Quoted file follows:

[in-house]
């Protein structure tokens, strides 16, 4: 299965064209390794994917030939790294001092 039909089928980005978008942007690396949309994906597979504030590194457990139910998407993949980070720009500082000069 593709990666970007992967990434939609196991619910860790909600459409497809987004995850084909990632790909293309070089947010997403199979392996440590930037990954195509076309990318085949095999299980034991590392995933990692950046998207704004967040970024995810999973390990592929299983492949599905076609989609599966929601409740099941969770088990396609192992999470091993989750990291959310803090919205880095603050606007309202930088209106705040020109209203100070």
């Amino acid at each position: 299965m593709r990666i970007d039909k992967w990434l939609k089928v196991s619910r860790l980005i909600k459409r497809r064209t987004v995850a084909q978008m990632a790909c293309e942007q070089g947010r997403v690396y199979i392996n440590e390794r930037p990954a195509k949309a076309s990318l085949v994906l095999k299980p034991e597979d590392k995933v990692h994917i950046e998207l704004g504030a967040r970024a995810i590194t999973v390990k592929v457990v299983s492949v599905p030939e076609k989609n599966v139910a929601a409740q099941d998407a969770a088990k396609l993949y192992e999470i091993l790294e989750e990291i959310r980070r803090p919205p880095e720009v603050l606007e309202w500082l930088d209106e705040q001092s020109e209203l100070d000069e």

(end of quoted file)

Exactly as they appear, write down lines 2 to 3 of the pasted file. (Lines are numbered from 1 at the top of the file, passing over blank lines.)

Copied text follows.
């Protein structure tokens, strides 16, 4: 299965064209390794994917030939790294001092 039909089928980005978008942007690396949309994906597979504030590194457990139910998407993949980070720009500082000069 593709990666970007992967990434939609196991619910860790909600459409497809987004995850084909990632790909293309070089947010997403199979392996440590930037990954195509076309990318085949095999299980034991590392995933990692950046998207704004967040970024995810999973390990592929299983492949599905076609989609599966929601409740099941969770088990396609192992999470091993989750990291959310803090919205880095603050606007309202930088209106705040020109209203100070």
């Amino acid at each position: 299965m593709r990666i970007d039909k992967w990434l939609k089928v196991s619910r860790l980005i909600k459409r497809r064209t987004v995850a084909q978008m990632a790909c293309e942007q070089g947010r997403v690396y199979i392996n440590e390794r930037p990954a195509k949309a076309s990318l085949v994906l095999k299980p034991e597979d590392k995933v990692h994917i950046e998207l704004g504030a967040r970024a995810i590194t999973v390990k592929v457990v299983s492949v599905p030939e076609k989609n599966v139910a929601a409740q099941d998407a969770a088990k396609l993949y192992e999470i091993l790294e989750e990291i959310r980070r803090p919205p880095e720009v603050l606007e309202w500082l930088d209106e705040q001092s020109e209203l100070d000069e």